Tuesday, December 28, 2010

Tiffany Dell?!

Simon Cowell's Christmas celebrations have reportedly been 'ruined' by squabbling between his fiancée and ex-girlfriends, a tabloid 'source' has claimed. Ah. What a shame for the poor chap. Still, at least, now he knows how the rest of us feel when we hear the shite records he produces. The Daily Lies alleges that the music mogul - who confirmed his engagement to make-up artist Mezhgan Hussainy in March - is 'fed up' with her arguments with former lovers Jackie St Clair and Sinitta. 'They are spoiling his holiday with their constant bitchy sniping,' the 'source' said. 'He's had a hectic year and was looking forward to some relaxing time in the sun but these daft women are ruining it for him. There's been plenty of sniping and they have come close to clawing each other's eyes out. It's all back-biting and bitchy comments.' The 'insider' allegedly continued: 'There have been plenty of fireworks. The trouble is they are all like children desperately trying to be the centre of attention with Simon and they hate competing for his time.' The lifestyles of the rich and tasteless, dear blog reader. If your Boxing Day hangover wasn't enough to make you vomit ...

Andrew Lloyd Webber has admitted that he is unsure as to whether he will launch any more TV talent searches. Ah. What a shame. Oh well, never mind, especially as the last one was so bloody piss-poor. Speaking to the Daily Torygraph, the gnomic megalomaniac declared that the world tour of Love Never Dies, the sequel to his stage show The Phantom of the Opera, will probably deter him from committing to more formats. What's the noise you hear in the background? Why, it's the BBC sighing with relief. 'I don't know if I will do any more talent shows in the UK,' he reportedly said. 'With Love Never Dies going around the world I don't think I'm going to have any time to get another new production up. Also, there are only so many roles you can cast in that way.'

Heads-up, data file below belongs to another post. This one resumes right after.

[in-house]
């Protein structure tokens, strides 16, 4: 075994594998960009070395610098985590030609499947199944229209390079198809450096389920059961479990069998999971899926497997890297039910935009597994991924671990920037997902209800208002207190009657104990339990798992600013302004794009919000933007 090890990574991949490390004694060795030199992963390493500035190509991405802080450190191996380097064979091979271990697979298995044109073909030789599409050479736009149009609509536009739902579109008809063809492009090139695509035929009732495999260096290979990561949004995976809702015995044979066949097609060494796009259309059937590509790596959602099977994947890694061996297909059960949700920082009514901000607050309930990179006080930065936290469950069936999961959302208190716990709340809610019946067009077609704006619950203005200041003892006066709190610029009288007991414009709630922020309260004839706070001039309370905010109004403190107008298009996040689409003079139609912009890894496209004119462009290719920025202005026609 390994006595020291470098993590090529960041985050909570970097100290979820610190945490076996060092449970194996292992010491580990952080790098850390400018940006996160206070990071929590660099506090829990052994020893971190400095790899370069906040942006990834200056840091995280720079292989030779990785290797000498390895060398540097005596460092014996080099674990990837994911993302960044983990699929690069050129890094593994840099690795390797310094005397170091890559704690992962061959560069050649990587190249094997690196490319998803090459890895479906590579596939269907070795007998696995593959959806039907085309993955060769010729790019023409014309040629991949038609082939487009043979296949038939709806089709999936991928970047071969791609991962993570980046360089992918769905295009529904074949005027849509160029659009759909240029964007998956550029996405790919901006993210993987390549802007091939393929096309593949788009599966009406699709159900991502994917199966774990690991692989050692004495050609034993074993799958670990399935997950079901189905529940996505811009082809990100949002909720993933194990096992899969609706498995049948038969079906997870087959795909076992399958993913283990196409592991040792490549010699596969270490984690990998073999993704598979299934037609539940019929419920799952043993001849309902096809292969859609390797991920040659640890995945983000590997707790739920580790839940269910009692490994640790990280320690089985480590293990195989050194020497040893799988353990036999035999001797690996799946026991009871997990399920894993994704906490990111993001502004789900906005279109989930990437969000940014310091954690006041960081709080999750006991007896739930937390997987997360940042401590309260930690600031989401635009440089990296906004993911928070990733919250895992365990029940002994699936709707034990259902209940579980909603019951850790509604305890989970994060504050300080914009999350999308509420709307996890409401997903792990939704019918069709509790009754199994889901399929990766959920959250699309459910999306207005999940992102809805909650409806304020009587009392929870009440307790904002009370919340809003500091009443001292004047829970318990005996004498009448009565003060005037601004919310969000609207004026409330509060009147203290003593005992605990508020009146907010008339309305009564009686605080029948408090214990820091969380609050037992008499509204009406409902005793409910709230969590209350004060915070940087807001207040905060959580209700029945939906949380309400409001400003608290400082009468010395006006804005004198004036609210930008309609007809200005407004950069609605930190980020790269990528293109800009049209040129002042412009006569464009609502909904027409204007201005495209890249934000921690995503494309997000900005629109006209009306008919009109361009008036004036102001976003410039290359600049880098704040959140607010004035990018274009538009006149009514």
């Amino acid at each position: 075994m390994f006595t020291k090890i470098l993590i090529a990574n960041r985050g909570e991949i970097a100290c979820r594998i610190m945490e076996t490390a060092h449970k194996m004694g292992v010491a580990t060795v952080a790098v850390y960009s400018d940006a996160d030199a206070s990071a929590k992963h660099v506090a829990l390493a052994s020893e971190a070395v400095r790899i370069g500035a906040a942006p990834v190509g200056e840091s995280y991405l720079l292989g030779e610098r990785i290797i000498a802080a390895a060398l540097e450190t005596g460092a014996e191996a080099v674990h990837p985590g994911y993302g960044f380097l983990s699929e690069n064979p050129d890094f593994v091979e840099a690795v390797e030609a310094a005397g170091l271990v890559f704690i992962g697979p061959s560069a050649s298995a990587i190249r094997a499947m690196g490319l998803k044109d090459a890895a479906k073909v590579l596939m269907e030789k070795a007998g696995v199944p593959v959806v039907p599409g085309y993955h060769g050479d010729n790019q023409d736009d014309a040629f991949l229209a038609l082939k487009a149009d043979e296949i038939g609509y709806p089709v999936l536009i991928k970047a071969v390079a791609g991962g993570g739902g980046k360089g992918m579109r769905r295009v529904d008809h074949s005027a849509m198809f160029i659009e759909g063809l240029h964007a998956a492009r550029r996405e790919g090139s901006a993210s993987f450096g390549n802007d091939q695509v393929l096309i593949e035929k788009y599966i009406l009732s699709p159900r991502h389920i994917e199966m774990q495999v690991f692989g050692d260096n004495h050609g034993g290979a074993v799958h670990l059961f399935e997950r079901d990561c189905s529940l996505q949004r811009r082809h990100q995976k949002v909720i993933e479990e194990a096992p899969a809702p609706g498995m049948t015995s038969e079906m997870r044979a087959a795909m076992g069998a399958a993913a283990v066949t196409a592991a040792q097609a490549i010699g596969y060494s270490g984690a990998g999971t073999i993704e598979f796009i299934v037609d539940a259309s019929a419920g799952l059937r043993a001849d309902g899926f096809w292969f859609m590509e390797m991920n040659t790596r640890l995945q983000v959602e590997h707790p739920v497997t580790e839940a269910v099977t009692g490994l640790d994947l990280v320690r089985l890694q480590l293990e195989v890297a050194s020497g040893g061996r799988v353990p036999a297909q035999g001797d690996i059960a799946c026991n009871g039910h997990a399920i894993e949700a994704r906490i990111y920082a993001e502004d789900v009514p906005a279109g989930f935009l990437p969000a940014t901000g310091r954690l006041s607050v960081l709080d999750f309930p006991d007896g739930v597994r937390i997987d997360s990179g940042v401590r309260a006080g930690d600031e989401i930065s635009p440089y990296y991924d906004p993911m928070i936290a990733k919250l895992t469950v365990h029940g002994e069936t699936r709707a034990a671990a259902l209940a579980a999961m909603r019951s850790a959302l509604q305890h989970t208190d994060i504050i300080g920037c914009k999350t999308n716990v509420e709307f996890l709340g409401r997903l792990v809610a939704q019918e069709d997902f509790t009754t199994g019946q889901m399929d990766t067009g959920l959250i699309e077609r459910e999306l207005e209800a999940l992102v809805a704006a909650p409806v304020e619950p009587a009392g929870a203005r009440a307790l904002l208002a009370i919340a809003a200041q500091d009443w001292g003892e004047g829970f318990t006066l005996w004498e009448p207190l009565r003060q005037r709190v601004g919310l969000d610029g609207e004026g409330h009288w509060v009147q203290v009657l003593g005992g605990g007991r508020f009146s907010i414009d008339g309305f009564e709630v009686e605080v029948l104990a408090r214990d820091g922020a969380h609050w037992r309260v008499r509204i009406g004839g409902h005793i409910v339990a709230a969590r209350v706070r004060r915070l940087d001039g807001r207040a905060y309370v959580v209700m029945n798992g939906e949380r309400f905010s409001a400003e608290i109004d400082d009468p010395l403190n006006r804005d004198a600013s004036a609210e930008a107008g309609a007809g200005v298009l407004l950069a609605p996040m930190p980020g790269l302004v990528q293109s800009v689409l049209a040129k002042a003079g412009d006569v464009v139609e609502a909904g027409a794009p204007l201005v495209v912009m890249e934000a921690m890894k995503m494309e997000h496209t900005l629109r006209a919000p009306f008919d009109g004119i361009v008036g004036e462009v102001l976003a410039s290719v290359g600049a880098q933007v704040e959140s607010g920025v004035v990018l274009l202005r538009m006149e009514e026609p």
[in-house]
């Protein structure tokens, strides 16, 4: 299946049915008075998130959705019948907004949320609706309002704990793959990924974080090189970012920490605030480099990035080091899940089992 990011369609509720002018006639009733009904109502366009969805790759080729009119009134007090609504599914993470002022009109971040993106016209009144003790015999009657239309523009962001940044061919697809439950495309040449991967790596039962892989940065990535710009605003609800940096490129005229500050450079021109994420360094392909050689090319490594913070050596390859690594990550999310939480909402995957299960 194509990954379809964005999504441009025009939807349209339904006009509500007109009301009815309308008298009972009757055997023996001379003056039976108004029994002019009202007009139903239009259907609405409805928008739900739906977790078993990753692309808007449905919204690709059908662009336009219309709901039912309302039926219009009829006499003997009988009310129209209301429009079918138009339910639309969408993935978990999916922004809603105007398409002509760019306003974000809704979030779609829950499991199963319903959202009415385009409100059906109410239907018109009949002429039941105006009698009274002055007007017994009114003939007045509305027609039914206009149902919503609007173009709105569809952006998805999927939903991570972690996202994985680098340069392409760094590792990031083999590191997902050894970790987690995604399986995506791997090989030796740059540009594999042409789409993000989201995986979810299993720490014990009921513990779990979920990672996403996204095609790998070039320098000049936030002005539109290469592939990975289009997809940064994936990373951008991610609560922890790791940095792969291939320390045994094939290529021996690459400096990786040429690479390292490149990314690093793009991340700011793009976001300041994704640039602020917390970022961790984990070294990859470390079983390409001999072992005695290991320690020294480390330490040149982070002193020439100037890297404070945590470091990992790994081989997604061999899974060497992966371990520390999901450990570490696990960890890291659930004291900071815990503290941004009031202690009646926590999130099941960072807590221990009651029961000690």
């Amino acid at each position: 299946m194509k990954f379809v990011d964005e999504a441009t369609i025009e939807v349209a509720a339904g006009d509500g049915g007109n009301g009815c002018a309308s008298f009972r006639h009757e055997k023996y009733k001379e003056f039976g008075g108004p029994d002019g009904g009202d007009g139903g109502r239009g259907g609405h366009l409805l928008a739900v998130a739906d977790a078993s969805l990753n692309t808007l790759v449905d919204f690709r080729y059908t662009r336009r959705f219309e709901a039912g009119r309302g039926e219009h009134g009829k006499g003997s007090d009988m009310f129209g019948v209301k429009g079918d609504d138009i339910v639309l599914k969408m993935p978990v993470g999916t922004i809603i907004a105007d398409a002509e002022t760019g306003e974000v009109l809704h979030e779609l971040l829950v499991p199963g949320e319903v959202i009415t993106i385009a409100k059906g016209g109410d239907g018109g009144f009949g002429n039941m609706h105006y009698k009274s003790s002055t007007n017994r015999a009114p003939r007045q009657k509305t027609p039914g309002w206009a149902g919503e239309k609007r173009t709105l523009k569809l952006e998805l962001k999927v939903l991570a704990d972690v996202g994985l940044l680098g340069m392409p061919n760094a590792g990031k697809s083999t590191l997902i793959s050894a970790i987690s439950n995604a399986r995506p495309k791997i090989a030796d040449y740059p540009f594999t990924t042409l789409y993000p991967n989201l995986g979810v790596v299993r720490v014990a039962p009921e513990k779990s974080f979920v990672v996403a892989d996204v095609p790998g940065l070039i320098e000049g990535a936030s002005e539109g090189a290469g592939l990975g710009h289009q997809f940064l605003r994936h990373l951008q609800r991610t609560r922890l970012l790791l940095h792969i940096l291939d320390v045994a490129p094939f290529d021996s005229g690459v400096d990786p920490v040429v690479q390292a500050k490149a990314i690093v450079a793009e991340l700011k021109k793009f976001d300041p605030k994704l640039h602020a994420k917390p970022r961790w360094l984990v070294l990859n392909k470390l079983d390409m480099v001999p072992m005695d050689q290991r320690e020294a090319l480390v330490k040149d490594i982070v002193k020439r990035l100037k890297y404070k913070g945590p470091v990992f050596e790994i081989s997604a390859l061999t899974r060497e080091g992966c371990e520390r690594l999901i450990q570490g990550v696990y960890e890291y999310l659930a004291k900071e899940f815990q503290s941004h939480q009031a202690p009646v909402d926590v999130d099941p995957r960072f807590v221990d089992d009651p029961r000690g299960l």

Vernon Kay has been tipped to replace Bruce Forsyth as the host of Strictly Come Dancing. Well, this is according to the News of the World, anyway, which means that it's almost certainly a load of utter bollocks. The Family Fortunes presenter is, the tabloid claims, the BBC's 'dream candidate,' due largely to the fact he would be co-hosting with his wife, Tess Daly. 'Tess and Vernon is our dream line-up. It would completely refresh the show. They're young, good-looking and there's obvious chemistry,' the alleged - nameless, of course - source is supposed to have said. 'We're desperate to get Vern. Brucie has been very good to Tess, and Vern looks up to him. He must be ready to go.' The alleged 'insider' then allegedly added: 'Vern's now the obvious option. Bosses want to revamp Strictly so it appeals to younger viewers while not alienating older fans. He fits the bill.' Allegedly.

Must Be The Music has been cancelled by Sky after one series due to low ratings. The Sun claims that the talent show - which had Dizzee Rascal as a judge - is considered too expensive to be recommissioned for a second run. 'It was a great show and a lot different to The X Factor because we had acts who wrote their own music,' they say that a 'source' told them. Both of which are, indeed factually accurate statements. 'People seemed to like it and some of the songs on the show made the charts. But it seems that there is very little room in TV-land for shows that are in any way similar to The X Factor.' The 'insider' allegedly added: 'We wanted to do a second series but the reality is it was an expensive show and we feel it would be better spending the money on something new.' Meanwhile, a Sky spokesman confirmed in a statement: 'We're now looking for the next big entertainment format.' Must Be The Music, which began on Sky1 in the summer, pulled in just three hundred and seventy thousand viewers for its finale in September.